Fighting in France is an eager business, and when the country’s irate residents put down their notices, they search out food.
However, not for traditional French cuisine. Demonstrators demand spicy hotdog sausages above all else.
The street food of France is beef and lamb merguez sausages, seasoned with cumin, chile, or harissa according to recipes imported from North Africa. This is not just the case during the recent nationwide demonstrations against pension age reform.
There was merguez in 1995, when ferocious crowds tore apart plans for welfare reform, and there was merguez in May 1968, when student uprisings whetted appetites for revolution. When “gilet jaune” protesters wore yellow vests and shut down parts of France in 2018 to demand political and economic change, the grills were turned back on and the sausages were cooked.
Meruez was branded a “revolutionary tool” by François Ruffin, a French politician who is considered a contender to lead the far left at the country’s next election due to their meaty role in maintaining the gilet jaune movement.
Academic Emmanuelle Reungoat observed the sausage’s contribution to the sometimes violent protests this year.
A maitresse de conférence – or academic partner – of political theories at the college of Montpelier, Reungoat invested energy meeting with demonstrators and saw that some newbies joined in on the grounds that it was a valuable chance to spend time with companions and partake in a grill.
According to Reungoat, who spoke with CNN, “they brought with them their usual leisurely habits, and that’s interesting because that is also what makes a massive social movement.” An uprising or revolution can arise from a social movement.
France’s yearly Work Day public occasion offers precisely that blend among celebrating and governmental issues. It is a day off for everyone to relax and appreciate the contributions of workers that is held annually on May 1.
Most years, France’s worker’s organizations arrange marches to stamp the events. They organized a joint event in Paris in 2023, only the third time since the end of World War II, united by their opposition to President Emmanuel Macron’s plans for pension reform to raise the retirement age from 62 to 64.
There was also, of course, merguez.
The smoke could be seen coming toward the rally spot at Place de la République. The scent was carried by the spring breeze down the boulevard. It was delectable. French writer Marcel Proust once composed respectfully of how the fragrance of newly prepared madeleine cakes could set off a recognition of things past. As French paper Le Monde put it, the drifts of frankfurter are “the madeleine de Proust of the laborers’ development.”
At one food stall, surrounded by its own aroma, vendor David Joancalves was waiting for orders while moving the meat around in his fryer. He gave customers half a baguette to hold the meat and told them to “help yourself to sauces,” a row of red and orange condiments.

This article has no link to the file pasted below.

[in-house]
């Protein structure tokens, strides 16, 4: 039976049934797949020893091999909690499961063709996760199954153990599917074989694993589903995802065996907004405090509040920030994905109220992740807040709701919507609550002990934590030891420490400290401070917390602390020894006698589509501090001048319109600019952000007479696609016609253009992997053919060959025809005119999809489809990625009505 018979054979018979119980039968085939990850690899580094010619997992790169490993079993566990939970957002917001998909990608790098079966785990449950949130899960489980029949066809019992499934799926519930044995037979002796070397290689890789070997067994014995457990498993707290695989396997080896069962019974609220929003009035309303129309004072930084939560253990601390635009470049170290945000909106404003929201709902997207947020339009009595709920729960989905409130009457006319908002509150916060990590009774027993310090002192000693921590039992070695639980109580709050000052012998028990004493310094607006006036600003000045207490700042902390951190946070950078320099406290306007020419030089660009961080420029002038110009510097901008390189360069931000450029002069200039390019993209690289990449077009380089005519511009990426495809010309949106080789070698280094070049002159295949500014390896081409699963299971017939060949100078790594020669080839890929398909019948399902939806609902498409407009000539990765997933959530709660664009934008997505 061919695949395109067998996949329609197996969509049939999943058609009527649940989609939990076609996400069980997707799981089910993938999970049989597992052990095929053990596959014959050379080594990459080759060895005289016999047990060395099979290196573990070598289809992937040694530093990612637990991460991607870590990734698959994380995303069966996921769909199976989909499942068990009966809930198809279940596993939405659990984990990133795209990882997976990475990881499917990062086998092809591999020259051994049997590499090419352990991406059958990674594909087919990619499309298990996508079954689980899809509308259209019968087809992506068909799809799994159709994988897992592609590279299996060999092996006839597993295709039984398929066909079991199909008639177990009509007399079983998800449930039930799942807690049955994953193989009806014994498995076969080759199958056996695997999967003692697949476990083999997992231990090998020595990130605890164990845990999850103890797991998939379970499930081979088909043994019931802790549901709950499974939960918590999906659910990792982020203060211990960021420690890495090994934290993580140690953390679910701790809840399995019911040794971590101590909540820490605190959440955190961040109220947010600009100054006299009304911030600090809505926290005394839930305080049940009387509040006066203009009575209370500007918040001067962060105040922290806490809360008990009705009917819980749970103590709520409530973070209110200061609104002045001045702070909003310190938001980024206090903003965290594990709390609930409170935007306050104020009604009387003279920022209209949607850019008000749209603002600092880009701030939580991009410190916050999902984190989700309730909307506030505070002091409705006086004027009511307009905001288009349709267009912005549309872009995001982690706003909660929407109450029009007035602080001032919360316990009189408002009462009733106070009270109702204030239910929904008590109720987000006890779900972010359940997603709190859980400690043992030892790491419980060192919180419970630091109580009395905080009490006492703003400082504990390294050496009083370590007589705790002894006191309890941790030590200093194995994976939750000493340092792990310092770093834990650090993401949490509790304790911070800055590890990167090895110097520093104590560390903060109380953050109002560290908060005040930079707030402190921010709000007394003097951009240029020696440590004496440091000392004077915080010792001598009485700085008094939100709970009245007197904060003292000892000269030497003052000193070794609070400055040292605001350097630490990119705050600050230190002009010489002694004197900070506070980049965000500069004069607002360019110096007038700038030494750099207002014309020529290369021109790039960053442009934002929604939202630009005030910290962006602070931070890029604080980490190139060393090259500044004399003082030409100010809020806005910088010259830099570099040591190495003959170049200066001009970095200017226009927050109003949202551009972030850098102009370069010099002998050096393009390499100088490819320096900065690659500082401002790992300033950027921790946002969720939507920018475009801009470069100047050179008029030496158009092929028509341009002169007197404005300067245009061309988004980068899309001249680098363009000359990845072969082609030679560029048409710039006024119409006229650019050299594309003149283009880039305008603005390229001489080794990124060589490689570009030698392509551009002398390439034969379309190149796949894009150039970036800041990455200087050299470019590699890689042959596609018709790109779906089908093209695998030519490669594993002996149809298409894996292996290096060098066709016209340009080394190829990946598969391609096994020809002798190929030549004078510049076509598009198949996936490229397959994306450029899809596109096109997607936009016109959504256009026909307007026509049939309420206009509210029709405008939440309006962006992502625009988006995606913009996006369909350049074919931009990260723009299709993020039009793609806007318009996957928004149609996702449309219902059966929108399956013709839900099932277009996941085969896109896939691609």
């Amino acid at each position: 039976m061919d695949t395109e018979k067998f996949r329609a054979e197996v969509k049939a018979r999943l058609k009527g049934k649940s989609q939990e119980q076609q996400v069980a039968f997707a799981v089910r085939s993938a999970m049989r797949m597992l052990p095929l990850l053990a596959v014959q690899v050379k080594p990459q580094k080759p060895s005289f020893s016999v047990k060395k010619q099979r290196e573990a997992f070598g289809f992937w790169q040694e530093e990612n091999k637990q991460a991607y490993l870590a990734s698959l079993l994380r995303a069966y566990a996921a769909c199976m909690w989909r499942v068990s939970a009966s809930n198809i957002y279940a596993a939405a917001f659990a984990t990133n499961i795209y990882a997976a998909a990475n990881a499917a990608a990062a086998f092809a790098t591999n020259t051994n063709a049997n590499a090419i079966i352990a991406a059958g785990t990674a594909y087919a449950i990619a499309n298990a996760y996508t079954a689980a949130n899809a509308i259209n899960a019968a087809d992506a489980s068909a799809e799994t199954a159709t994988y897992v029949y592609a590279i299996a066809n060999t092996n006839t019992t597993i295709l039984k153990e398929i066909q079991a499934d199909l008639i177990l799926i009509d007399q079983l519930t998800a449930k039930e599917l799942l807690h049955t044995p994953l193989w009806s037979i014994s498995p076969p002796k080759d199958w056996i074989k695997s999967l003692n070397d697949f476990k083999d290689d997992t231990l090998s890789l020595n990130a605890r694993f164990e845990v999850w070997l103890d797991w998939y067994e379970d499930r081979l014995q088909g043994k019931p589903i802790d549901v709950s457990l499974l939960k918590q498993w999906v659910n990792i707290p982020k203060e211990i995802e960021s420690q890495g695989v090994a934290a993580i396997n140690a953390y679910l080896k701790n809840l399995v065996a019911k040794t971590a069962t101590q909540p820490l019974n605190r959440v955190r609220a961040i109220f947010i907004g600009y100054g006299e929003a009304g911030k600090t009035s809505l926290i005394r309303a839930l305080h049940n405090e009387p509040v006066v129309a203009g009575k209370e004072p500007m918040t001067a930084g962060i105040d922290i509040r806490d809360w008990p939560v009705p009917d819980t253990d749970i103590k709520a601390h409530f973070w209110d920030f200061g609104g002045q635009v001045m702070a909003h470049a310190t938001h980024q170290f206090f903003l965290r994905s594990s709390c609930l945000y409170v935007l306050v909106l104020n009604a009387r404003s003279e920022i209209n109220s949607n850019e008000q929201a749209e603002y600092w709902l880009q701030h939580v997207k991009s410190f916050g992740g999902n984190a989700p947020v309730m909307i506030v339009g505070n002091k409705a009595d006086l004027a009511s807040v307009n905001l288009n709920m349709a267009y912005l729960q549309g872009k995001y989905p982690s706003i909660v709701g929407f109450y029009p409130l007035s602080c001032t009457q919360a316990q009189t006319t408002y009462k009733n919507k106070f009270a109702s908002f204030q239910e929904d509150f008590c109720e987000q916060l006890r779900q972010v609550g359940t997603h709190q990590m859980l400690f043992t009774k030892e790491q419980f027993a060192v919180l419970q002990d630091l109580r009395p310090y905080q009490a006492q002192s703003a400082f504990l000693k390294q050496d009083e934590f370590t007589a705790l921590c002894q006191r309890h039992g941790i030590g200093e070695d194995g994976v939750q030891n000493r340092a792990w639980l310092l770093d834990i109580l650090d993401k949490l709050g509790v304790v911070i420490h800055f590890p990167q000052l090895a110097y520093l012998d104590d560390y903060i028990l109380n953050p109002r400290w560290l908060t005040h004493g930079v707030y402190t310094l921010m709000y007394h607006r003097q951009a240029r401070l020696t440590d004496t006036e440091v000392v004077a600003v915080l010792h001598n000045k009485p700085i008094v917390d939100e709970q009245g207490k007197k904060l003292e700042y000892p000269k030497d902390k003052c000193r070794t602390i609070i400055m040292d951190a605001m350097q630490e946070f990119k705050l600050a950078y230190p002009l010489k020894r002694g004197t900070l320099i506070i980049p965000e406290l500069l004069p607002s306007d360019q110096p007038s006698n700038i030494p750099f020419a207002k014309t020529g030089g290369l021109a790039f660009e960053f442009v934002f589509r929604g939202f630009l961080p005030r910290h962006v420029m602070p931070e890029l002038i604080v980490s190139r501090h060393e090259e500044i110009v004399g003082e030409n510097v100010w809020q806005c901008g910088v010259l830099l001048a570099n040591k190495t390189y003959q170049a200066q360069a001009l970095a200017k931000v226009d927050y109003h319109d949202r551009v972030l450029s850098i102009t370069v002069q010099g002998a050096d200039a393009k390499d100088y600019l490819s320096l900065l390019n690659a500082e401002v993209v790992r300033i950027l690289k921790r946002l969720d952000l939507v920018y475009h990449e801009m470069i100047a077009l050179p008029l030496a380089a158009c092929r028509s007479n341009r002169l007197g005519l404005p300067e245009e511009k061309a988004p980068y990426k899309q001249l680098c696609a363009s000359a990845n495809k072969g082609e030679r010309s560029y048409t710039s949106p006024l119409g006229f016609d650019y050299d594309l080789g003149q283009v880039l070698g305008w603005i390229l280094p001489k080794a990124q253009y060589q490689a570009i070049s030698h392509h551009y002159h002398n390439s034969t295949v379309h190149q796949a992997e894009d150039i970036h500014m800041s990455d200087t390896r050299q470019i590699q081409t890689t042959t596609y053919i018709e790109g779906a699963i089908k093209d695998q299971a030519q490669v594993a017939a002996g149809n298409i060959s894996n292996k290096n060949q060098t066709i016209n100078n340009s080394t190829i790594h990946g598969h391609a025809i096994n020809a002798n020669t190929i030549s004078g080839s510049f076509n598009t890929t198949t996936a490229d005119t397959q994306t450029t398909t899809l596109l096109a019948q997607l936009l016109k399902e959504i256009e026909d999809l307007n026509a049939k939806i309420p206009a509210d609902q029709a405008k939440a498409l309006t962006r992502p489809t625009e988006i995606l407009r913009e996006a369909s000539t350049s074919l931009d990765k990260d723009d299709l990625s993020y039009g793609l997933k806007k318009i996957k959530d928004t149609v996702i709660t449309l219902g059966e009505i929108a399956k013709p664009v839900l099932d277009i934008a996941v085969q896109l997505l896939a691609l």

For the past 15 years, Joancalves has been selling merguez, and he has attended each protest this season. He anticipated a calm atmosphere at the May 1 demonstrations this year. Due to the presence of families, I believe it will be more festive,” he stated. In point of fact, the day came to a close with a fierce struggle between protesters and riot police.
Joancalves’ merguez cost 7 euros ($7.70 dollars), maybe somewhat on the costly side for a road food hotdog in a modest slice of bread.
“A brief time to share”
The union trucks, whose vibrant liveries resembled parade floats, offered a better deal across the square. From the back of their own truck, the Communist Party was selling Champagne here for 5 euros per glass.
During the French protests of the 1950s, the French Communist Party was instrumental in bringing the merguez to light. The sausage made its debut at the Humanité music festival, which began in 1930 to raise funds for the Communist Party’s Humanité newspaper, which continues to be published to this day.
In a seminal and perhaps unsurprisingly original article that was edited by historian Julia Csergo and discussed the sausage’s place in French protests, ethnologist Nöelle Gérôme from France’s prestigious National Scientific Research Center (CNRS) wrote, “The grilled merguez took on, with the fight for Algerian independence, a sign of solidarity with Maghrebian workers.” The merguez was quickly combined with “revolutionary fries” to create inexpensive meals that were distributed in France’s never-ending social struggles. It was easy to make and even easier to eat.
Fries were being sold for two euros by the Force Ouvrière, a different labor union, on the Place de la République. Its merguez was just 3 euros ($3).
Pierre Maunier, a railway worker, stated, “We sell, I am not going to say at a loss, but we make practically no money.” He added, ” We have a food truck for all of our members, so anyone who wants to eat, drink, talk, and share can do so. This is just a time to share.